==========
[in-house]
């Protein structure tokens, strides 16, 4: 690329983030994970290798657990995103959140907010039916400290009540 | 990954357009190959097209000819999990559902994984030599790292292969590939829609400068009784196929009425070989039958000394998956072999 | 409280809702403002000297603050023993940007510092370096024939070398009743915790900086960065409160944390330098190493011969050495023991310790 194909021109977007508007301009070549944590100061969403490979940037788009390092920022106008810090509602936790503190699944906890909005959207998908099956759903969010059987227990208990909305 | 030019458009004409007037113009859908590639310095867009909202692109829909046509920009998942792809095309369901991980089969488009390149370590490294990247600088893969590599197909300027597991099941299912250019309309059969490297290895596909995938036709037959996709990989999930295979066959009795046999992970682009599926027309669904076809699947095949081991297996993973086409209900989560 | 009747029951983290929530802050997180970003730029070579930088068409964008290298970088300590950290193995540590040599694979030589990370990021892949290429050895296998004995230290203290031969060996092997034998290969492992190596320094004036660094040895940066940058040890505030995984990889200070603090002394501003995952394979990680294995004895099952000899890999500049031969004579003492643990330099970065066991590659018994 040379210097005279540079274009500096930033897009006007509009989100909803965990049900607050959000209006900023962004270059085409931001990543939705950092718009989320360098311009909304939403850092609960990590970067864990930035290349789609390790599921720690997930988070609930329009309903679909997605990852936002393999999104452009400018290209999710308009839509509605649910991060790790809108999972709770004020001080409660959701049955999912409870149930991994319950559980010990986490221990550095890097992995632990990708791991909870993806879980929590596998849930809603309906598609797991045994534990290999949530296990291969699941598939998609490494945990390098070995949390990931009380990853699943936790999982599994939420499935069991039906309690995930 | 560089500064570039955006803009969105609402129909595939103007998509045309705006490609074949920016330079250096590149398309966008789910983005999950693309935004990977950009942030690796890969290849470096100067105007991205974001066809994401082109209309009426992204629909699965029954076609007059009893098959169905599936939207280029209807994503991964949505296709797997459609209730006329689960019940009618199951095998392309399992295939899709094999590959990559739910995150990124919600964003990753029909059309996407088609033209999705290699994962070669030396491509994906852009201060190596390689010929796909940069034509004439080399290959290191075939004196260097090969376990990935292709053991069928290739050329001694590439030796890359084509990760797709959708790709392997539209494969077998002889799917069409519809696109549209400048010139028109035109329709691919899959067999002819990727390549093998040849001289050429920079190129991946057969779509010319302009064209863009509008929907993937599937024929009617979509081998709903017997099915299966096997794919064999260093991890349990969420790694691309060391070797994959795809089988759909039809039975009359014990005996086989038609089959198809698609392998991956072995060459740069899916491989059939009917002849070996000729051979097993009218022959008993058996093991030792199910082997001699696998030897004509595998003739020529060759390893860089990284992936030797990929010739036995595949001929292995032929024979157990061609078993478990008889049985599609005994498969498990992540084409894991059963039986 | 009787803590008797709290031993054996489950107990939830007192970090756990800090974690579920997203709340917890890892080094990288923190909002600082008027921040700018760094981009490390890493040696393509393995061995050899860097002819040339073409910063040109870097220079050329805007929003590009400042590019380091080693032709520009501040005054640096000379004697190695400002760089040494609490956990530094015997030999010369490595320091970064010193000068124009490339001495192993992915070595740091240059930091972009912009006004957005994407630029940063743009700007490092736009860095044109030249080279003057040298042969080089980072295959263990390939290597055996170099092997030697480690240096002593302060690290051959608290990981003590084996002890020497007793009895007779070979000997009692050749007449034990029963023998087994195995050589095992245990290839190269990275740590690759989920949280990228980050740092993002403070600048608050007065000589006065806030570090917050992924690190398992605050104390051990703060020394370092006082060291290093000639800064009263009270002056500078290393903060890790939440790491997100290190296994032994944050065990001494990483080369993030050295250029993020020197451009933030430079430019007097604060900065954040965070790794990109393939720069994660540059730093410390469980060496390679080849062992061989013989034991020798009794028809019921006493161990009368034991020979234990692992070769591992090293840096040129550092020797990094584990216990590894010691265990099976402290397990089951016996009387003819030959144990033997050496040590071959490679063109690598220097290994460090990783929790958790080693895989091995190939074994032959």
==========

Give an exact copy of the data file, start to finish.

[in-house]
């Protein structure tokens, strides 16, 4: 690329983030994970290798657990995103959140907010039916400290009540 | 990954357009190959097209000819999990559902994984030599790292292969590939829609400068009784196929009425070989039958000394998956072999 | 409280809702403002000297603050023993940007510092370096024939070398009743915790900086960065409160944390330098190493011969050495023991310790 194909021109977007508007301009070549944590100061969403490979940037788009390092920022106008810090509602936790503190699944906890909005959207998908099956759903969010059987227990208990909305 | 030019458009004409007037113009859908590639310095867009909202692109829909046509920009998942792809095309369901991980089969488009390149370590490294990247600088893969590599197909300027597991099941299912250019309309059969490297290895596909995938036709037959996709990989999930295979066959009795046999992970682009599926027309669904076809699947095949081991297996993973086409209900989560 | 009747029951983290929530802050997180970003730029070579930088068409964008290298970088300590950290193995540590040599694979030589990370990021892949290429050895296998004995230290203290031969060996092997034998290969492992190596320094004036660094040895940066940058040890505030995984990889200070603090002394501003995952394979990680294995004895099952000899890999500049031969004579003492643990330099970065066991590659018994 040379210097005279540079274009500096930033897009006007509009989100909803965990049900607050959000209006900023962004270059085409931001990543939705950092718009989320360098311009909304939403850092609960990590970067864990930035290349789609390790599921720690997930988070609930329009309903679909997605990852936002393999999104452009400018290209999710308009839509509605649910991060790790809108999972709770004020001080409660959701049955999912409870149930991994319950559980010990986490221990550095890097992995632990990708791991909870993806879980929590596998849930809603309906598609797991045994534990290999949530296990291969699941598939998609490494945990390098070995949390990931009380990853699943936790999982599994939420499935069991039906309690995930 | 560089500064570039955006803009969105609402129909595939103007998509045309705006490609074949920016330079250096590149398309966008789910983005999950693309935004990977950009942030690796890969290849470096100067105007991205974001066809994401082109209309009426992204629909699965029954076609007059009893098959169905599936939207280029209807994503991964949505296709797997459609209730006329689960019940009618199951095998392309399992295939899709094999590959990559739910995150990124919600964003990753029909059309996407088609033209999705290699994962070669030396491509994906852009201060190596390689010929796909940069034509004439080399290959290191075939004196260097090969376990990935292709053991069928290739050329001694590439030796890359084509990760797709959708790709392997539209494969077998002889799917069409519809696109549209400048010139028109035109329709691919899959067999002819990727390549093998040849001289050429920079190129991946057969779509010319302009064209863009509008929907993937599937024929009617979509081998709903017997099915299966096997794919064999260093991890349990969420790694691309060391070797994959795809089988759909039809039975009359014990005996086989038609089959198809698609392998991956072995060459740069899916491989059939009917002849070996000729051979097993009218022959008993058996093991030792199910082997001699696998030897004509595998003739020529060759390893860089990284992936030797990929010739036995595949001929292995032929024979157990061609078993478990008889049985599609005994498969498990992540084409894991059963039986 | 009787803590008797709290031993054996489950107990939830007192970090756990800090974690579920997203709340917890890892080094990288923190909002600082008027921040700018760094981009490390890493040696393509393995061995050899860097002819040339073409910063040109870097220079050329805007929003590009400042590019380091080693032709520009501040005054640096000379004697190695400002760089040494609490956990530094015997030999010369490595320091970064010193000068124009490339001495192993992915070595740091240059930091972009912009006004957005994407630029940063743009700007490092736009860095044109030249080279003057040298042969080089980072295959263990390939290597055996170099092997030697480690240096002593302060690290051959608290990981003590084996002890020497007793009895007779070979000997009692050749007449034990029963023998087994195995050589095992245990290839190269990275740590690759989920949280990228980050740092993002403070600048608050007065000589006065806030570090917050992924690190398992605050104390051990703060020394370092006082060291290093000639800064009263009270002056500078290393903060890790939440790491997100290190296994032994944050065990001494990483080369993030050295250029993020020197451009933030430079430019007097604060900065954040965070790794990109393939720069994660540059730093410390469980060496390679080849062992061989013989034991020798009794028809019921006493161990009368034991020979234990692992070769591992090293840096040129550092020797990094584990216990590894010691265990099976402290397990089951016996009387003819030959144990033997050496040590071959490679063109690598220097290994460090990783929790958790080693895989091995190939074994032959």